Openings

Bayshore Club Will Tap Into Coconut Grove's History of Flight

A rendering of Bayshore Club in Coconut Grove.
A rendering of Bayshore Club in Coconut Grove. Rendering courtesy of Grove Bay Hospitality Group
Long before CocoWalk and Monty's, Coconut Grove was a popular destination for Miamians in search of entertainment.

Decades ago, that entertainment came in the form of families coming to the Grove to find a prime spot to watch Pan American Airways' seaplanes take off and land at Dinner Key.

From 1931 to 1945, Coconut Grove was the home of the Pan American Seaplane Base, which connected Miami to Central American and South American destinations. In 1946, the City of Miami purchased the property and, in 1954, the terminal building became Miami City Hall. The building was listed on the National Park Service registry in 1975 and serves as a prime example of Art Deco architecture and design.

Now, Grove Bay Hospitality Group is paying tribute to Coconut Grove's aviation and nautical past with Bayshore Club, which combines an open-air restaurant, bar, and entertainment garden in the spot where Scotty's Landing — another iconic piece of Coconut Grove — once stood.


Bayshore Club is part of the larger Regatta Harbour, a multiuse project that combines a marina, entertainment, retail space, and restaurants. The marina was completed in 2019 with the entire project's completion slated for next year.

The project was forged in 2013, when Grove Bay and the TREO Group, a privately held real estate investment firm, won the bid to take on a massive City of Miami project that would bring new life to the waterfront stretch that housed Grove Bay Marina, Chart House, and Scotty's Landing.

Grove Bay Hospitality Group is responsible for the operation of the restaurants at the site. One restaurant, still in its planning phase, will offer fine dining by a celebrity chef to be named.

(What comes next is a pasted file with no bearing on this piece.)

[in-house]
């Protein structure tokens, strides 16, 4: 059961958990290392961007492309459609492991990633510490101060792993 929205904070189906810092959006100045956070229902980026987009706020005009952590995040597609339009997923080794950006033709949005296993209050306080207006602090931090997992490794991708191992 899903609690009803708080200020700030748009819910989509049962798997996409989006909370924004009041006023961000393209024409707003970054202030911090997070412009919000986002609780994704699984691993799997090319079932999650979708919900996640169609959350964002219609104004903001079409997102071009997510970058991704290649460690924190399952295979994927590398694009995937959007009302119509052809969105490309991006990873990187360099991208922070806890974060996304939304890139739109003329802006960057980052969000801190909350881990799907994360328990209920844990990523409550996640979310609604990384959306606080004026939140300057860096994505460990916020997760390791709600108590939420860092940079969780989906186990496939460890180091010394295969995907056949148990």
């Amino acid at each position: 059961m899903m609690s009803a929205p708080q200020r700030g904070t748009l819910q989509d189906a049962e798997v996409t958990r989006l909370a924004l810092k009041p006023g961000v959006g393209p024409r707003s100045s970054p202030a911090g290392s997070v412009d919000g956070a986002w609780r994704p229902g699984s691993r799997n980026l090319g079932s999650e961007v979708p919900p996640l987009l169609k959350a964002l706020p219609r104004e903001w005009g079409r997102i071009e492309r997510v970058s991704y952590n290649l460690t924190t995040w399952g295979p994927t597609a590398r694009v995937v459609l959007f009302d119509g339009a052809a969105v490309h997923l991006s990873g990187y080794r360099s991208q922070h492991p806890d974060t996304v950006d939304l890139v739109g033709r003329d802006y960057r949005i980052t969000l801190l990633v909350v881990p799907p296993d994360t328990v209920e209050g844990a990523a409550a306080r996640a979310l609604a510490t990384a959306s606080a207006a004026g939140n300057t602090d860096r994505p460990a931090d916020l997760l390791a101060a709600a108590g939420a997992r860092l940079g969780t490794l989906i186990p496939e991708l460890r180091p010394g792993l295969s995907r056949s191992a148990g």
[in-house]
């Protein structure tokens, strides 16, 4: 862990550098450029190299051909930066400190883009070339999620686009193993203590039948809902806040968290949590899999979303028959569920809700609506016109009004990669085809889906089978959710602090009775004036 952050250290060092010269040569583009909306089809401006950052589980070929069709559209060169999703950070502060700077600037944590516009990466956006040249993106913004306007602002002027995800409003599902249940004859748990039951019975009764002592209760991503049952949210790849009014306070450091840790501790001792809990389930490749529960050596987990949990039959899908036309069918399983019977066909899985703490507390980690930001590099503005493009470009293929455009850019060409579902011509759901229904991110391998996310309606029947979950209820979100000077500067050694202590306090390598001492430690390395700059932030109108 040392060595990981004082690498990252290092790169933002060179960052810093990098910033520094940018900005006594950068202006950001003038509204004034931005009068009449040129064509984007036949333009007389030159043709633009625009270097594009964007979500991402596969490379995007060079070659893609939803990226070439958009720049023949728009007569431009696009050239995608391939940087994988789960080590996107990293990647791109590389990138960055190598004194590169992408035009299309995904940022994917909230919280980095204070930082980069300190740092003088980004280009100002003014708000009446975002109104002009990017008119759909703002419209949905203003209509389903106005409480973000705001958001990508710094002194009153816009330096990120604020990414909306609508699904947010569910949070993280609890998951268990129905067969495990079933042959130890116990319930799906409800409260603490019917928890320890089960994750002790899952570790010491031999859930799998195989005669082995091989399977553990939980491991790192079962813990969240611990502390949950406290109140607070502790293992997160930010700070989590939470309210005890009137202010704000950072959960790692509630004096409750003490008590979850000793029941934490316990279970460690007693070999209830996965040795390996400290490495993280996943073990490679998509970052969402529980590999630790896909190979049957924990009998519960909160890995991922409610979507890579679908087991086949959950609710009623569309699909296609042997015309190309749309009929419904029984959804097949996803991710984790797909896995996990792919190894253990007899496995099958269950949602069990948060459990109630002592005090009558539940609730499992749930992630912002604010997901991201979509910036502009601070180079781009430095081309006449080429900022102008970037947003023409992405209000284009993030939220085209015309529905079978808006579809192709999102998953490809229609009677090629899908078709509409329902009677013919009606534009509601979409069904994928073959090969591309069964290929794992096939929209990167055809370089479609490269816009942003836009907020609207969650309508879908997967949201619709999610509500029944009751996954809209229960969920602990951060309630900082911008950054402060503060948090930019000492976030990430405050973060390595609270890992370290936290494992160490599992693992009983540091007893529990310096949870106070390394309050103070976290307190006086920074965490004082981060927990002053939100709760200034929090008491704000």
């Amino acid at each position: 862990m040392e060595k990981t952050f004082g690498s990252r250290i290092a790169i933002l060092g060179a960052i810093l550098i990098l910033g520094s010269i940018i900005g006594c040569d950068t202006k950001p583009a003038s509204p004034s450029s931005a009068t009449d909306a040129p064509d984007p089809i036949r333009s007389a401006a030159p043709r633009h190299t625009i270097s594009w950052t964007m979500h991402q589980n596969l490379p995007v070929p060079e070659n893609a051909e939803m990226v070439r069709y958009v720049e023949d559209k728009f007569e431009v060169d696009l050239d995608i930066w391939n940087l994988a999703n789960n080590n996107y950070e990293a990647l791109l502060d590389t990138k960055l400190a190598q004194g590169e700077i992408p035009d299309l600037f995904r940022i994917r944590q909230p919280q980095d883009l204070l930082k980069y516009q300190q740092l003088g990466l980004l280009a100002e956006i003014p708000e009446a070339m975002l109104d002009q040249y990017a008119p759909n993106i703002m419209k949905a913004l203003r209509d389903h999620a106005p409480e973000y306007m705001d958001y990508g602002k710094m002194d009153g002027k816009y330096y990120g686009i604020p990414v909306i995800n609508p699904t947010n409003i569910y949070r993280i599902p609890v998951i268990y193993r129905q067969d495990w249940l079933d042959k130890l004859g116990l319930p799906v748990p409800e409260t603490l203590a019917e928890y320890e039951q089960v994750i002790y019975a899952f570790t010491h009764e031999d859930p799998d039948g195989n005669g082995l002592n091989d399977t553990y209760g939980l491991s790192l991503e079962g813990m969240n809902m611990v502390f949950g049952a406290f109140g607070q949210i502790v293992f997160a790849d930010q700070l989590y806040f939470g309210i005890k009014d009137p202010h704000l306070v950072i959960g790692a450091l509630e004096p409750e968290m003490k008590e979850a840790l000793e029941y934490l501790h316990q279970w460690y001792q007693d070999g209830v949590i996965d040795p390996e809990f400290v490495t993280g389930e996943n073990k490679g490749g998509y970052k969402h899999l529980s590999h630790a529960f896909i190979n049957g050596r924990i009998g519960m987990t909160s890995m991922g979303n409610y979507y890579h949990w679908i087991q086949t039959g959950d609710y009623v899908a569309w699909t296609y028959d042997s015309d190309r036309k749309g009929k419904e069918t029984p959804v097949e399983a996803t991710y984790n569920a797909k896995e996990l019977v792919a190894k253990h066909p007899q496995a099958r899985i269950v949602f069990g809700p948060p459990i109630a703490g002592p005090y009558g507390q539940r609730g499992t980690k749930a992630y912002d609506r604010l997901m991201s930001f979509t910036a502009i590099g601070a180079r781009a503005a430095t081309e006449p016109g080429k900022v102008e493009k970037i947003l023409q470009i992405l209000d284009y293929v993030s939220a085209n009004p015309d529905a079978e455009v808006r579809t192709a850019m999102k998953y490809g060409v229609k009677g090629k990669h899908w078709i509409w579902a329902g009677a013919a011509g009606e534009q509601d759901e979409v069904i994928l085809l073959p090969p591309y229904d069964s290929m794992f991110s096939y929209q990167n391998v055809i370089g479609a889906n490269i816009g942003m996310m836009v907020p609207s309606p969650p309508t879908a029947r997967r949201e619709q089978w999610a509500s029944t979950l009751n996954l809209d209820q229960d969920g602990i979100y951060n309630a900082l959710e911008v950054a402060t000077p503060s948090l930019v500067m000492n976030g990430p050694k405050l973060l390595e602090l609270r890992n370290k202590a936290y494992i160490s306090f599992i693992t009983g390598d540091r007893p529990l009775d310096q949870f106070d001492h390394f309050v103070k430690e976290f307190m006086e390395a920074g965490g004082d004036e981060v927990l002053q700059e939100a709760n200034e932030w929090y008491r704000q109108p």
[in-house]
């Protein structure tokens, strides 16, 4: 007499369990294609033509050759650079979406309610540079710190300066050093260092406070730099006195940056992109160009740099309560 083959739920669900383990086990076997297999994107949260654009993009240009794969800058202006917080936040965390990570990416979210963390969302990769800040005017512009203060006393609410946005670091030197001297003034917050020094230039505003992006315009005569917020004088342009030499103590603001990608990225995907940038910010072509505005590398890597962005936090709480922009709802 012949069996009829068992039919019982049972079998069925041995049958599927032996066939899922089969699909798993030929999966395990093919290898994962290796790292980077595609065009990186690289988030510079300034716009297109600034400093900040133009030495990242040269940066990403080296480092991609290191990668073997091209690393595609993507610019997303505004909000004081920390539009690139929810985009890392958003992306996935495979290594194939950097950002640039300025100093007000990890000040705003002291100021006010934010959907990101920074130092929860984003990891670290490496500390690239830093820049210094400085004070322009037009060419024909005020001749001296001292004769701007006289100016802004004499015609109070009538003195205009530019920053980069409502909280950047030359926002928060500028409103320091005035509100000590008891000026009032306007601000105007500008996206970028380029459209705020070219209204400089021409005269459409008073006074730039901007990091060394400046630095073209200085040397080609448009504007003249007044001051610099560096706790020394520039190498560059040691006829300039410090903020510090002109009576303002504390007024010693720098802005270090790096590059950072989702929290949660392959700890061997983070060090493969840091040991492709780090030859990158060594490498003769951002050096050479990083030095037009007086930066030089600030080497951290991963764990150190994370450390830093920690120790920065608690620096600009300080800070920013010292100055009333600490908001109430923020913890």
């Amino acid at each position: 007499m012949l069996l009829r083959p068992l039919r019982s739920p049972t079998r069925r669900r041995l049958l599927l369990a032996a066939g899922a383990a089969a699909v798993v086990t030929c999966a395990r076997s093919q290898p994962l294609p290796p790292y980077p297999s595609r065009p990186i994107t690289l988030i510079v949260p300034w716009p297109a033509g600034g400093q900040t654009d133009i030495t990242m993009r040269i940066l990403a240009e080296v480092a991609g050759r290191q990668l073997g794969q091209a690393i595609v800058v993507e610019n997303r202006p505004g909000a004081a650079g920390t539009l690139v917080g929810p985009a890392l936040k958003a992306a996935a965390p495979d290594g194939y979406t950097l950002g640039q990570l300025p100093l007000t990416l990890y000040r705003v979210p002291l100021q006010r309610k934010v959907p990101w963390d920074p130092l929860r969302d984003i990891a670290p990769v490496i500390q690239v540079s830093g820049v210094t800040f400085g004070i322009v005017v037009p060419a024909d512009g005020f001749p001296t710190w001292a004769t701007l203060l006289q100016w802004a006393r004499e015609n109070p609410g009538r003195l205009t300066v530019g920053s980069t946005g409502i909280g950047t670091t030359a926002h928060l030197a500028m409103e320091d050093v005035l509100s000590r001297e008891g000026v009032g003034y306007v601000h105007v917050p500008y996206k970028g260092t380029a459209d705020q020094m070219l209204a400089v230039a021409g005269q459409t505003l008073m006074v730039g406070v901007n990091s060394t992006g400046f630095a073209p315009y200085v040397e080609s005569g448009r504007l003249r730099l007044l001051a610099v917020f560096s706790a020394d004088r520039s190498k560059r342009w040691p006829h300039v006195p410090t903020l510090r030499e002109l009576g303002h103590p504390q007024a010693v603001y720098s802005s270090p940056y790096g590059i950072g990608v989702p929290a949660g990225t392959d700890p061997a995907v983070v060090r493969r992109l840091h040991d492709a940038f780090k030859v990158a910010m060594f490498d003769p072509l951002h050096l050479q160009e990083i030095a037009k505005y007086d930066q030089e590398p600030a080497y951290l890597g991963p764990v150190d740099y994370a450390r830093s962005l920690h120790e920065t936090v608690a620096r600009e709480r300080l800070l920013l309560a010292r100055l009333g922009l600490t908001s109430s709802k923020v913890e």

The first restaurant, Bayshore Club, is slated to open this winter.

The casual eatery, though roofed, is virtually entirely outdoors and will take advantage of its place along the waterfront by offering a tiered, stadium-like seating arrangement that provides every seat with water views.

"The covered part of the restaurant has two levels. Walk down some stairs and you'll find the 360-degree bar" named for its views, says Grove Bay cofounder and CEO Francesco Balli. "Step further down and you'll find tables on the sand."

The structure will have a midcentury-modern feel with clean lines. The décor will pay homage to the Pan Am terminal on Dinner Key, says Balli, who describes a huge digital departure and arrival sign that will change continuously.

Seaplanes no longer come and go at Dinner Key, but boats arriving at the marina will be welcomed by a giant "Welcome to Miami" postcard mural, accented by neon lights.

The rest of the restaurant will offer nods to the former seaplane terminal "There are many historical aspects we're incorporating into the design," says Balli, noting that the menu will have the look and feel of an airplane's design plans.

An outdoor patio will feature oversize games, seven fire pits, and seating areas. Balli's fellow cofounder and co-CEO Ignacio Garcia-Menocal says the space will give people the opportunity to enjoy the waterfront in a casual setting. "We have space to allow folks to enjoy the waterfront. We want to make this a family affair."

Bayshore Club will offer classic pub fare — burgers, sandwiches, salads, ceviches, and tacos. The restaurant will also house a raw bar and will serve cocktails and craft beer.

Grove Bay has joined forces with some of Miami's best chefs, including Janine Booth, Jeff McInnis, Jeremy Ford, Giorgio Rapicavoli, and Marcus Samuelsson, but Bayshore Club will be less chef-driven and more destination-focused, Garcia-Menocal says. "We have great partnerships with chefs, but Bayshore Club is really project-based, so we can keep it more casual."

The chef-driven, more formal concept, will come later, in a space just north of Bayshore Club.

The project has a special place in the hearts of the co-CEOs. After all, Garcia-Menocal points out, their company is named after Coconut Grove. "We were both born here in Miami and grew up going to the Grove. We wanted to create a legacy project and have an 80-year lease, so we're committed," says the hospitality executive. "This is something very unique and not just another restaurant."

Bayshore Club. 3385 Pan American Dr., Miami; bayshoreclubmiami.com. Opening winter 2021.
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Laine Doss is the food and spirits editor for Miami New Times. She has been featured on Cooking Channel's Eat Street and Food Network's Great Food Truck Race. She won an Alternative Weekly award for her feature about what it's like to wait tables.
Contact: Laine Doss